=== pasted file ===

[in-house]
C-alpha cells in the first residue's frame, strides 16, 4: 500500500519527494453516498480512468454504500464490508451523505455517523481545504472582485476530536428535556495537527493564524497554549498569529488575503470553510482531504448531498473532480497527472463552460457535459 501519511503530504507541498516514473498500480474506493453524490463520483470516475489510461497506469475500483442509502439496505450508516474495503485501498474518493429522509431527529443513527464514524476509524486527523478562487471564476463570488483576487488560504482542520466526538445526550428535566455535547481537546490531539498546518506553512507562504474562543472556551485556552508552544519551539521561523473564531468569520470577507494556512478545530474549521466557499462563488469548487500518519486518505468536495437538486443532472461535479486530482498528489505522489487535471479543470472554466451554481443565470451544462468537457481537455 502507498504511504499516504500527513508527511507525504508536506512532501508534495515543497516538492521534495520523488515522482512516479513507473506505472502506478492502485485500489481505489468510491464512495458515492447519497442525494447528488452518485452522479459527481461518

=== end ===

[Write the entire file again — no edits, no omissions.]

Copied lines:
[in-house]
C-alpha cells in the first residue's frame, strides 16, 4: 500500500519527494453516498480512468454504500464490508451523505455517523481545504472582485476530536428535556495537527493564524497554549498569529488575503470553510482531504448531498473532480497527472463552460457535459 501519511503530504507541498516514473498500480474506493453524490463520483470516475489510461497506469475500483442509502439496505450508516474495503485501498474518493429522509431527529443513527464514524476509524486527523478562487471564476463570488483576487488560504482542520466526538445526550428535566455535547481537546490531539498546518506553512507562504474562543472556551485556552508552544519551539521561523473564531468569520470577507494556512478545530474549521466557499462563488469548487500518519486518505468536495437538486443532472461535479486530482498528489505522489487535471479543470472554466451554481443565470451544462468537457481537455 502507498504511504499516504500527513508527511507525504508536506512532501508534495515543497516538492521534495520523488515522482512516479513507473506505472502506478492502485485500489481505489468510491464512495458515492447519497442525494447528488452518485452522479459527481461518